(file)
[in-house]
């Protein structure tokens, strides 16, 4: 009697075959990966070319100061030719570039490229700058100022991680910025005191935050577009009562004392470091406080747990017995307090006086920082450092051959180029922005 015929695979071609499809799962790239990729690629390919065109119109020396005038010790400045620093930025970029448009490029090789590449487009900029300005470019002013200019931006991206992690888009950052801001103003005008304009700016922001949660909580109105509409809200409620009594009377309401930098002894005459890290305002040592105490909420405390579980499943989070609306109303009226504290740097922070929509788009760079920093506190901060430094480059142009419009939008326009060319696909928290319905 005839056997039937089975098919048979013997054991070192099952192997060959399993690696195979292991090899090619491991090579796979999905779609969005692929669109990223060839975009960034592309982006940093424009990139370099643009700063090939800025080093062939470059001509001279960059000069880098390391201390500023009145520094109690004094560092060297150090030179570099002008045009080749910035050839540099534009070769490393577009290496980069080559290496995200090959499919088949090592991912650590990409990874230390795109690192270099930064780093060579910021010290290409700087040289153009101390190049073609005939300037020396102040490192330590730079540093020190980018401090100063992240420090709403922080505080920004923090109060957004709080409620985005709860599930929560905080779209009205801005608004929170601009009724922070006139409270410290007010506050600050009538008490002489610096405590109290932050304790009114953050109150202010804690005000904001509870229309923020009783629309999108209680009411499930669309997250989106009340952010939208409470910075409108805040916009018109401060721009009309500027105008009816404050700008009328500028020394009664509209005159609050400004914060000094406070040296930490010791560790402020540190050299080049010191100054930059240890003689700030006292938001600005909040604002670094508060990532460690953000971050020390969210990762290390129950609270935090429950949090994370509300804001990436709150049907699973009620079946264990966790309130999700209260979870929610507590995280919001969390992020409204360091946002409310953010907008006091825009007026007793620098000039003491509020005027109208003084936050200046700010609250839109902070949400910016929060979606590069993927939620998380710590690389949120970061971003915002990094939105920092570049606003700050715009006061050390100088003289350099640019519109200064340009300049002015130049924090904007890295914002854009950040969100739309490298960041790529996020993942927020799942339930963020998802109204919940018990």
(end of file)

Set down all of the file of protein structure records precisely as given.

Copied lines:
[in-house]
């Protein structure tokens, strides 16, 4: 009697075959990966070319100061030719570039490229700058100022991680910025005191935050577009009562004392470091406080747990017995307090006086920082450092051959180029922005 015929695979071609499809799962790239990729690629390919065109119109020396005038010790400045620093930025970029448009490029090789590449487009900029300005470019002013200019931006991206992690888009950052801001103003005008304009700016922001949660909580109105509409809200409620009594009377309401930098002894005459890290305002040592105490909420405390579980499943989070609306109303009226504290740097922070929509788009760079920093506190901060430094480059142009419009939008326009060319696909928290319905 005839056997039937089975098919048979013997054991070192099952192997060959399993690696195979292991090899090619491991090579796979999905779609969005692929669109990223060839975009960034592309982006940093424009990139370099643009700063090939800025080093062939470059001509001279960059000069880098390391201390500023009145520094109690004094560092060297150090030179570099002008045009080749910035050839540099534009070769490393577009290496980069080559290496995200090959499919088949090592991912650590990409990874230390795109690192270099930064780093060579910021010290290409700087040289153009101390190049073609005939300037020396102040490192330590730079540093020190980018401090100063992240420090709403922080505080920004923090109060957004709080409620985005709860599930929560905080779209009205801005608004929170601009009724922070006139409270410290007010506050600050009538008490002489610096405590109290932050304790009114953050109150202010804690005000904001509870229309923020009783629309999108209680009411499930669309997250989106009340952010939208409470910075409108805040916009018109401060721009009309500027105008009816404050700008009328500028020394009664509209005159609050400004914060000094406070040296930490010791560790402020540190050299080049010191100054930059240890003689700030006292938001600005909040604002670094508060990532460690953000971050020390969210990762290390129950609270935090429950949090994370509300804001990436709150049907699973009620079946264990966790309130999700209260979870929610507590995280919001969390992020409204360091946002409310953010907008006091825009007026007793620098000039003491509020005027109208003084936050200046700010609250839109902070949400910016929060979606590069993927939620998380710590690389949120970061971003915002990094939105920092570049606003700050715009006061050390100088003289350099640019519109200064340009300049002015130049924090904007890295914002854009950040969100739309490298960041790529996020993942927020799942339930963020998802109204919940018990």